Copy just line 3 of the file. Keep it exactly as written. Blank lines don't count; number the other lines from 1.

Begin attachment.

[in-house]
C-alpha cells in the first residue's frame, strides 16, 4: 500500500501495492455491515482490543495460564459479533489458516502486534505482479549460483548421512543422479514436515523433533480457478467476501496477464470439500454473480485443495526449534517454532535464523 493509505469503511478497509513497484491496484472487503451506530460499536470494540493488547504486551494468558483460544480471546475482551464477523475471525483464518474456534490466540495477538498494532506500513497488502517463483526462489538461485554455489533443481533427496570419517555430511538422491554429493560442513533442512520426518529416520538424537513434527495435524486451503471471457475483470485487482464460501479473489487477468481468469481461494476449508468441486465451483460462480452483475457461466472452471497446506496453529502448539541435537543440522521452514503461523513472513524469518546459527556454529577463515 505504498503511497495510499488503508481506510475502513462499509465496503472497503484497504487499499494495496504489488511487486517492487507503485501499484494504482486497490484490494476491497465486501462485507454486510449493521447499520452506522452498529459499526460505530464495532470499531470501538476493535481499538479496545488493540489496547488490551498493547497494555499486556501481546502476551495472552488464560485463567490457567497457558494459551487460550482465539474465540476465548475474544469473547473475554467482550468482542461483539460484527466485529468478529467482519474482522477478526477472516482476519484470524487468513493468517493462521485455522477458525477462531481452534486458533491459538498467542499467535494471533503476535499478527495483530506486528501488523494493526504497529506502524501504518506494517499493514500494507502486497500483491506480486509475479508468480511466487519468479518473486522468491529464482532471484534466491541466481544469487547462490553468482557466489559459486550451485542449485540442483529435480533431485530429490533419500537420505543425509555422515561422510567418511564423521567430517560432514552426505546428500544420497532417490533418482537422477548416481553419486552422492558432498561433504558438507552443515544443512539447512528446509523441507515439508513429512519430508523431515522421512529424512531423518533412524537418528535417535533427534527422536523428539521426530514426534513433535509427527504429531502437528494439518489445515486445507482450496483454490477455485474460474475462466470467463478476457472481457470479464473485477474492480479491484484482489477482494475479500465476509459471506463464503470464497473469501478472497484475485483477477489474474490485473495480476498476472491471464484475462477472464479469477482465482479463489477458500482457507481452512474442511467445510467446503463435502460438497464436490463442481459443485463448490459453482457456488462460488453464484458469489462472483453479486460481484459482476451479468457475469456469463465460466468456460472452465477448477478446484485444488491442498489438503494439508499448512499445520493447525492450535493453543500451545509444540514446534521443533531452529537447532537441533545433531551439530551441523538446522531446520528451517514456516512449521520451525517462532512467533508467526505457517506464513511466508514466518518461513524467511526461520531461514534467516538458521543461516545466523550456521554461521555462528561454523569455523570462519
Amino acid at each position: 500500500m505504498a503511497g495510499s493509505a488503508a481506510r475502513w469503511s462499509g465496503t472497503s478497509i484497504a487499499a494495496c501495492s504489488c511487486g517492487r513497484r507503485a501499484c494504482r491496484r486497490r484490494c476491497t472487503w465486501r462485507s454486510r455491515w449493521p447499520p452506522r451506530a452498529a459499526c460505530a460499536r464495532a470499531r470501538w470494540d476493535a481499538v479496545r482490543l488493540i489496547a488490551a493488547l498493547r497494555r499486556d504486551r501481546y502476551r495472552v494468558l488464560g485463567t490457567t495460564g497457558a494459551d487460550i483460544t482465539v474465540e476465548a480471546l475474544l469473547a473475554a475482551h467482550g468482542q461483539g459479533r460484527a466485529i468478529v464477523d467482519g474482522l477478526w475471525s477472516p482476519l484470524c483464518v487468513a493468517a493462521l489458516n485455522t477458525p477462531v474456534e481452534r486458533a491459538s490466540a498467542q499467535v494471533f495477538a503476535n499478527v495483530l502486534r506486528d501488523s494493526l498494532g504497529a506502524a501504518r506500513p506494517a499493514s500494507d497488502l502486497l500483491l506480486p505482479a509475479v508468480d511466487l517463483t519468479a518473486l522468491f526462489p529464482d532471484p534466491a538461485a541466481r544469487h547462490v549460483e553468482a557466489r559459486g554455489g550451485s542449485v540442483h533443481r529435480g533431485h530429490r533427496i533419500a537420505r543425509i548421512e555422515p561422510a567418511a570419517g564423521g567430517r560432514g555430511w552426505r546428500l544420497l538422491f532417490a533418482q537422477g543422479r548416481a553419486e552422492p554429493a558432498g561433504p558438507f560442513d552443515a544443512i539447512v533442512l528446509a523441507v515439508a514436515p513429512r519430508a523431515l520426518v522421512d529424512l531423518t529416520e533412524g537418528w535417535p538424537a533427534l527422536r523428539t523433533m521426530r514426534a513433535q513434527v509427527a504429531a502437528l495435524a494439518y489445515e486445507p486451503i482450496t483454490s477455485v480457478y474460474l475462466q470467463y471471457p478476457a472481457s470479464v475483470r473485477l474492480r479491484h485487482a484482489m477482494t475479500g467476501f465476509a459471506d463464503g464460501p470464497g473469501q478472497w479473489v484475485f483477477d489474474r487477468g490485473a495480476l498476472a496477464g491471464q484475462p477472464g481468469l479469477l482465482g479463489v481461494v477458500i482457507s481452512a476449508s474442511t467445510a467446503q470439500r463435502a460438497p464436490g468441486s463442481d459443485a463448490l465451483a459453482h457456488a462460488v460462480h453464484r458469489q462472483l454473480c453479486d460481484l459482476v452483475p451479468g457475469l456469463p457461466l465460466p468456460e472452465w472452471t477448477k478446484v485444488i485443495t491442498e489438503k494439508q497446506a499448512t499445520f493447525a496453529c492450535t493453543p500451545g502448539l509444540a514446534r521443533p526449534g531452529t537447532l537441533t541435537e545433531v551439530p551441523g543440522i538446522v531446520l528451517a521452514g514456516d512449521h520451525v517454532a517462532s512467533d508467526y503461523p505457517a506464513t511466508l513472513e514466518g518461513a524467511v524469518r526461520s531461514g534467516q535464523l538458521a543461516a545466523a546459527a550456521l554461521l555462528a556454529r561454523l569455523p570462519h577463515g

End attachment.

Amino acid at each position: 500500500m505504498a503511497g495510499s493509505a488503508a481506510r475502513w469503511s462499509g465496503t472497503s478497509i484497504a487499499a494495496c501495492s504489488c511487486g517492487r513497484r507503485a501499484c494504482r491496484r486497490r484490494c476491497t472487503w465486501r462485507s454486510r455491515w449493521p447499520p452506522r451506530a452498529a459499526c460505530a460499536r464495532a470499531r470501538w470494540d476493535a481499538v479496545r482490543l488493540i489496547a488490551a493488547l498493547r497494555r499486556d504486551r501481546y502476551r495472552v494468558l488464560g485463567t490457567t495460564g497457558a494459551d487460550i483460544t482465539v474465540e476465548a480471546l475474544l469473547a473475554a475482551h467482550g468482542q461483539g459479533r460484527a466485529i468478529v464477523d467482519g474482522l477478526w475471525s477472516p482476519l484470524c483464518v487468513a493468517a493462521l489458516n485455522t477458525p477462531v474456534e481452534r486458533a491459538s490466540a498467542q499467535v494471533f495477538a503476535n499478527v495483530l502486534r506486528d501488523s494493526l498494532g504497529a506502524a501504518r506500513p506494517a499493514s500494507d497488502l502486497l500483491l506480486p505482479a509475479v508468480d511466487l517463483t519468479a518473486l522468491f526462489p529464482d532471484p534466491a538461485a541466481r544469487h547462490v549460483e553468482a557466489r559459486g554455489g550451485s542449485v540442483h533443481r529435480g533431485h530429490r533427496i533419500a537420505r543425509i548421512e555422515p561422510a567418511a570419517g564423521g567430517r560432514g555430511w552426505r546428500l544420497l538422491f532417490a533418482q537422477g543422479r548416481a553419486e552422492p554429493a558432498g561433504p558438507f560442513d552443515a544443512i539447512v533442512l528446509a523441507v515439508a514436515p513429512r519430508a523431515l520426518v522421512d529424512l531423518t529416520e533412524g537418528w535417535p538424537a533427534l527422536r523428539t523433533m521426530r514426534a513433535q513434527v509427527a504429531a502437528l495435524a494439518y489445515e486445507p486451503i482450496t483454490s477455485v480457478y474460474l475462466q470467463y471471457p478476457a472481457s470479464v475483470r473485477l474492480r479491484h485487482a484482489m477482494t475479500g467476501f465476509a459471506d463464503g464460501p470464497g473469501q478472497w479473489v484475485f483477477d489474474r487477468g490485473a495480476l498476472a496477464g491471464q484475462p477472464g481468469l479469477l482465482g479463489v481461494v477458500i482457507s481452512a476449508s474442511t467445510a467446503q470439500r463435502a460438497p464436490g468441486s463442481d459443485a463448490l465451483a459453482h457456488a462460488v460462480h453464484r458469489q462472483l454473480c453479486d460481484l459482476v452483475p451479468g457475469l456469463p457461466l465460466p468456460e472452465w472452471t477448477k478446484v485444488i485443495t491442498e489438503k494439508q497446506a499448512t499445520f493447525a496453529c492450535t493453543p500451545g502448539l509444540a514446534r521443533p526449534g531452529t537447532l537441533t541435537e545433531v551439530p551441523g543440522i538446522v531446520l528451517a521452514g514456516d512449521h520451525v517454532a517462532s512467533d508467526y503461523p505457517a506464513t511466508l513472513e514466518g518461513a524467511v524469518r526461520s531461514g534467516q535464523l538458521a543461516a545466523a546459527a550456521l554461521l555462528a556454529r561454523l569455523p570462519h577463515g